''Ballos'' (cf. dance of the Aegean islands) takes up half of the album and is arguably Savvopoulos' best composition. Through an orgasm of Macedonian bagpipes, trombone and oboe sounds, the rhythm section reaches a delirium of odd-time signatures and fusion percussion, taking the listener back to traditions of Northern Greece and the Balkans. Combined with the sophisticated Greek lyrics and through a series of sub-sections, you find yourself experiencing an ancient Greek comedy and drama combined, going back thousands of years... The "Choros" is just around the corner waiting to enter the main stage as the drums are pumping, as influences from Zappa and Beefheart merge with this weird symphonic orchestra...

Although the remainder of the album does not reach the heights of the title track, RIO fans will appreciate the Captain Beefheart references especially on ''Killeler'', while the odd trip continues with the mixing of the ironic cabaret-like music, folk (a very interesting cover of Dylan's ''All Along the Watchtower'') and symphonic prog rock arrangements (the closing two tracks). Ranging from light-hearted to dark and mysterious, almost medieval, moods, ''Ballos'' keeps the listener on his toes. Greek lyrics can be an obstacle to appreciating this album, but if you are looking for something different from the norm, this album should be your starting point in a journey to Balkan/RIO prog!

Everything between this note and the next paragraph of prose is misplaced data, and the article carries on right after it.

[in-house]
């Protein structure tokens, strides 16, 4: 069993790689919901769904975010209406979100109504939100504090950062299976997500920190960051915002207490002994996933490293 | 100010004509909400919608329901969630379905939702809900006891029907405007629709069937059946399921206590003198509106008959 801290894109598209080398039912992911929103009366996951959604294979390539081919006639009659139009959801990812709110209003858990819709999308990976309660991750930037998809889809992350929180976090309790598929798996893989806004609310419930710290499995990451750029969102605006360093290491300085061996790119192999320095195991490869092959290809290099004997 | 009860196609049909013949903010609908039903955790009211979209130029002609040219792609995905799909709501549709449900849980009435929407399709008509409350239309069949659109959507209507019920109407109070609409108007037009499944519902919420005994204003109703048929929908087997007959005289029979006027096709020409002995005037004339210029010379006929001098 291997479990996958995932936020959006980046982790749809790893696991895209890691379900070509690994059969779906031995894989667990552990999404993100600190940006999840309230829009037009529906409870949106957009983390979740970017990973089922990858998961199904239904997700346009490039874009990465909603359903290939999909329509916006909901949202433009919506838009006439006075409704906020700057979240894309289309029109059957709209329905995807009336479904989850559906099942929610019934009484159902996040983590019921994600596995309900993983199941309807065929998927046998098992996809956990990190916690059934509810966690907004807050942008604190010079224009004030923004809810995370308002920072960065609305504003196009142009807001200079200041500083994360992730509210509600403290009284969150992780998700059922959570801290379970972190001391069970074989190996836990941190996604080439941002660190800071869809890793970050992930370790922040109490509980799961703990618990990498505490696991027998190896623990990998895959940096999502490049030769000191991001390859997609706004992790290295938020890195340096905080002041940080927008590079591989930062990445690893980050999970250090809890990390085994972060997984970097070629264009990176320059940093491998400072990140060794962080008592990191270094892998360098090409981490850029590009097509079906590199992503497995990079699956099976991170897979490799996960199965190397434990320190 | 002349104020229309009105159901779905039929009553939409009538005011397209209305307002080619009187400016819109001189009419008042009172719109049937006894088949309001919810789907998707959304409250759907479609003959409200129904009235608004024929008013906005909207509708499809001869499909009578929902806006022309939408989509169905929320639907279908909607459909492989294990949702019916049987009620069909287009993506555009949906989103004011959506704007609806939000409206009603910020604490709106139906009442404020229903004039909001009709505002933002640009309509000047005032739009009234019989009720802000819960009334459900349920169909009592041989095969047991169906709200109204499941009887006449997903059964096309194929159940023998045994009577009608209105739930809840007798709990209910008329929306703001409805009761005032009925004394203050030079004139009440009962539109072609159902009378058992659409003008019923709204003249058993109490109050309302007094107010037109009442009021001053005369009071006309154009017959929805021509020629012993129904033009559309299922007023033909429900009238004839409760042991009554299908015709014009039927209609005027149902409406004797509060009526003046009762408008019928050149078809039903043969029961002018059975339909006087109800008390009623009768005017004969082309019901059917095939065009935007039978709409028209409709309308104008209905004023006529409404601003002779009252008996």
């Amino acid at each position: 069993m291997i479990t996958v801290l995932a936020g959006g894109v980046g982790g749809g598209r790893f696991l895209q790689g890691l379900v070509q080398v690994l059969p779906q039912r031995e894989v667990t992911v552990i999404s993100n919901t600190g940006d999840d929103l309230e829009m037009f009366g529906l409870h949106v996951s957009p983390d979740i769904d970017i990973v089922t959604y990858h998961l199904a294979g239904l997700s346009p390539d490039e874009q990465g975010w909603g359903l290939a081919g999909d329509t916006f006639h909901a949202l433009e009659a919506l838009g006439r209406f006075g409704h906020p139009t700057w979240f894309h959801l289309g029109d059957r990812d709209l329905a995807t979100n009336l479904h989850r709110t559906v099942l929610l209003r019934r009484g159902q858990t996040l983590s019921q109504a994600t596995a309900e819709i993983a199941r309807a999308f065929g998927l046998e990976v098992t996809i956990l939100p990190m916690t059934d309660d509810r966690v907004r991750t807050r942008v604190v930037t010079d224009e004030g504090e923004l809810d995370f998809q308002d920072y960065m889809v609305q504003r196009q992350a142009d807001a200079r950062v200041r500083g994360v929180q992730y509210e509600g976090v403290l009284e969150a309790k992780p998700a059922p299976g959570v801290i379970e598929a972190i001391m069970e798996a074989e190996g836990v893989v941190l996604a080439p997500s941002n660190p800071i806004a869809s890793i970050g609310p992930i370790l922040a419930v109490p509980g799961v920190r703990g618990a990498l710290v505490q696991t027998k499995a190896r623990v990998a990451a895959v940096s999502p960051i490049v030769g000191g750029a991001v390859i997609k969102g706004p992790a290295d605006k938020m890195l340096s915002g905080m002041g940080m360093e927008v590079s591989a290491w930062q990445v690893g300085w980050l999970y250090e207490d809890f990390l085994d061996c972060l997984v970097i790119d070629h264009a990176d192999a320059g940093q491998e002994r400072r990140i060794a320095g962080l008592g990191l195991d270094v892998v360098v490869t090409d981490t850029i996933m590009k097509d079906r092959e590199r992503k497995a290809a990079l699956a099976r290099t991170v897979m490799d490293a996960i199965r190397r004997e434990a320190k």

Review by apps79
SPECIAL COLLABORATOR Honorary Collaborator
3 stars An emblimatic figure of the Greek Rock scene, growing different generations and upon different periods of the Greek history, Dionysis Savvopoulos was born in Thessaloniki in 1944 and stopped his studies at the School of Law in 1963 to become a singer/songwriter.He moved to Athens and sung in various cult pubs and bars of the Greek capital, before launching his debut ''Fortigo'' in 1966, followed by ''To perivoli tou trelu'' in 1967.It was about the same time, when he was imprisoned by the Greek dictatorship for his political and revolutionary beliefs.One of his best albums, ''Mpallos'' sees the light in 1971 on the legendary Lyra label.Among the participants of this album was also Dimitris Poulikakos.